The Mythical Private Sector Subway

The Ford Administration and its followers at City Hall would have us believe that transit developments in Toronto can be had essentially free of public cost and that the private sector, whatever that means, will pony up the investment to build the subway.

Almost as soon as the scheme for a privately financed Sheppard Subway was announced, the wheels started to come off the plan.  Actually, “come off” assumes that it had wheels to begin with, and statements by the Fords showed clearly that they had not worked through the details.

Oddly enough, their hands were out for any public sector funds that might be available including $330-million or so originally earmarked by Ottawa for the Sheppard LRT, up to $650m in “left over” funding that might not be needed for the Eglinton tunnel project by Queen’s Park, and whatever investment could be pried loose from Ottawa’s “PPP Canada”.  Additional money might come from a quick sale of waterfront lands by the City to would-be developers.

The scale of the Sheppard project may well shrink to only the eastern leg from Don Mills to Scarborough Town Centre so that the total cost stays in the $2-billion range.

Recently, I learned that Queen’s Park had offered $2b toward the Sheppard Subway provided that the Fords would allow the eastern part of Eglinton to remain on the surface, but this was turned down flat.  So intransigent is the Mayor on the subject of incursion by transit into road space that the possibility of substantial funding for his pet project was not an option worth embracing.

You may have noticed by now that there isn’t a lot of private sector money in this story, except for the buy-out of waterfront lands, and that’s a sale of public assets, not a private sector investment in transit.

Meanwhile, we hear a lot about private sector investment elsewhere, usually with little context.  Vancouver’s Canada Line comes up now and then, including in comments on this site, and some people think it’s a private sector show all the way.  In fact, various public agencies have over $1-billion in the project, more than half of the total cost.  Even the “private” partner, a joint venture, includes investment agencies that manage public funds including pension plans.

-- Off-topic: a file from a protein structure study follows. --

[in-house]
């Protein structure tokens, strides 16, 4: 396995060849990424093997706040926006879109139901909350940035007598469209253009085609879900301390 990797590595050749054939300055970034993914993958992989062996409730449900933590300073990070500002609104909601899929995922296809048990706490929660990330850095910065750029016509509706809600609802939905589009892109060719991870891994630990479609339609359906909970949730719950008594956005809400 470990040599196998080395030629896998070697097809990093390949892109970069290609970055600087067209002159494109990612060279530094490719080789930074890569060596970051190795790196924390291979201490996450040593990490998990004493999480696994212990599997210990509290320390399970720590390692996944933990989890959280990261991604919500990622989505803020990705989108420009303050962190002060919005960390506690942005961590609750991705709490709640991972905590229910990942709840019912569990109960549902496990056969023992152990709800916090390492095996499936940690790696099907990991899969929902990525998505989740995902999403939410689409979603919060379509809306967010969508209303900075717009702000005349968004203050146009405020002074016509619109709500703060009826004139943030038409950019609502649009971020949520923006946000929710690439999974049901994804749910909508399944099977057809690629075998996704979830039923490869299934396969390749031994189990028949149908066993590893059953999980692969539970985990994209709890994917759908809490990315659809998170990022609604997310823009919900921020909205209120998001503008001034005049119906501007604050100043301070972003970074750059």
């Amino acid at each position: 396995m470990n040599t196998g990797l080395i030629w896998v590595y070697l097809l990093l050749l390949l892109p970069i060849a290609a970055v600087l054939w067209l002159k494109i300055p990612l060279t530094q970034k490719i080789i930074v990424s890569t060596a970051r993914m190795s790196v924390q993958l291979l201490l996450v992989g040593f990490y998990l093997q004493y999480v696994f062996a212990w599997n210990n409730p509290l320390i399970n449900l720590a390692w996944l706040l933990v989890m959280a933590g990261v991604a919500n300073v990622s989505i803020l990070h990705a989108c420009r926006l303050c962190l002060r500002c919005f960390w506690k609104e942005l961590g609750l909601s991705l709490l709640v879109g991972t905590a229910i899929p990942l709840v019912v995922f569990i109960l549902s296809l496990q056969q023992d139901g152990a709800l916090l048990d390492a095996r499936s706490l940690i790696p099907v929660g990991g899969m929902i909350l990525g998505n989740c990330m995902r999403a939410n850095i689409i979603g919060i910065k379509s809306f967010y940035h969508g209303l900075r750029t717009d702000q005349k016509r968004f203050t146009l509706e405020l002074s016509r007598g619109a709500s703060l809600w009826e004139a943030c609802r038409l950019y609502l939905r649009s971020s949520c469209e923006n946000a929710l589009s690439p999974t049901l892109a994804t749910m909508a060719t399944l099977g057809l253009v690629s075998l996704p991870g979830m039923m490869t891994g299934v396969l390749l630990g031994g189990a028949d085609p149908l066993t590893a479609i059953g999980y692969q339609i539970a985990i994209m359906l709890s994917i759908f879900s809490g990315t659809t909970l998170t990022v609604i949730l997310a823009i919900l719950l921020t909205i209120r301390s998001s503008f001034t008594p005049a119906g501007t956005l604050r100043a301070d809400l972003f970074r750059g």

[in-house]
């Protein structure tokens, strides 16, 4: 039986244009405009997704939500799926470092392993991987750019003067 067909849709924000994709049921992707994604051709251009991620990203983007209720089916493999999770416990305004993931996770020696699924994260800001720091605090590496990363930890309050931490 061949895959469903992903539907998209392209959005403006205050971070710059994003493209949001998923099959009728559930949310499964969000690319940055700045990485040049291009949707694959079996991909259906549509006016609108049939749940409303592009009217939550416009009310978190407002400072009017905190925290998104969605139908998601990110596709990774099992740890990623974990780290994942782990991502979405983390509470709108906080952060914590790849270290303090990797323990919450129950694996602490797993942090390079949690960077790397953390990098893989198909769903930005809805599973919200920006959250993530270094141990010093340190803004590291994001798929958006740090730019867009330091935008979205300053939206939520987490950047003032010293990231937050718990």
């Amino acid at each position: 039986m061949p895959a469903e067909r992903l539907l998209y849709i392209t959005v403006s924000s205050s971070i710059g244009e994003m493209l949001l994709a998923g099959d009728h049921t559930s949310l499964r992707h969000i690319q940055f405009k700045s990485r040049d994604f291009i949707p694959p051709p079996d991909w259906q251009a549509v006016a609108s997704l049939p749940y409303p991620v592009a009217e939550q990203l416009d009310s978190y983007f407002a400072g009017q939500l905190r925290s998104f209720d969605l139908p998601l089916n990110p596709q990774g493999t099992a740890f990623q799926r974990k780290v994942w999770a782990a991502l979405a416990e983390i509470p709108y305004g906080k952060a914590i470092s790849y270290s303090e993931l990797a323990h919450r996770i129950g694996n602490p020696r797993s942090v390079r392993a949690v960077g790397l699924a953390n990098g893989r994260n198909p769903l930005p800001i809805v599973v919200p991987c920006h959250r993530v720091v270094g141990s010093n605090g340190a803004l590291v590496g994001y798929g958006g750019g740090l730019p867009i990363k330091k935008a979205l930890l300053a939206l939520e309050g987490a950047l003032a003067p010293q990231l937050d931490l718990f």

Probably the most successful example of investment-supported transit is in Hong Kong, but this must be seen in the context of local conditions.  Not only is Hong Kong an extremely dense city, it is one in which the land ownership and planning are firmly in public hands.  Private buildings abound, but they sit on land leased from the public sector which reaps the benefit of land development.  (For an extensive look at the Hong Kong system’s financial and planning development, see Rail+Property Development by Cervero and Murakami [14MB]).

Leaving aside whether Toronto would ever support densities such as those found in major Asian cities like Hong Kong, there are important issues that do not get discussed here.

  • Who profits, and how soon?  If land is held in the public sector, the profit from  appreciation thanks to transit construction remains there too.
  • Will the City simply hand over land to developers to do with as they please, or will there be a recognition that city building involves us all?
  • Will new neighbourhoods to be planned both as attractive, pedestrian-friendly spaces where people will want to live even at high densities, or will we see a continuation of the tower-in-a-parking-lot so common in many developments?
  • Will we build car-oriented suburbs, generating even more congestion, along what is supposed to be a major transit corridor?
  • Will the Sheppard line be funded only with development along its corridor, or will other parts of the city, such as the waterfront, have development revenues siphoned off leaving them bereft of transit?
  • How much of the scheme depends on the City fronting the initial construction cost in the hope of future development revenues to pay the capital and operating expenses?
  • Will Council be allowed to perform, in public, a full review of the terms of any arrangement, or will we sell our transit system’s future in a back room deal?

PPPs are notorious for requiring careful structure of contracts, performance criteria, penalties and ongoing management.  Toronto’s political culture prefers to walk away from such responsibility in the public sector.

One way or another, Toronto will commit a pot load of money to a Sheppard subway of dubious value, and force Queen’s Park to bury the entire Eglinton line at great cost.  Billions will disappear into these projects while other parts of the transit system beg for funding.

The private sector may wind up funding some portion of the Sheppard project, but transit overall is still very much a public issue.  Long term funding will depend on public revenues.  We cannot avoid the debate on fares, tolls or taxes, with the assumption that magically money in the private sector will build, operate and maintain our transit system.  Somewhere, the public will spend more, or sell assets, or give away benefits as a tradeoff.  Nothing is free.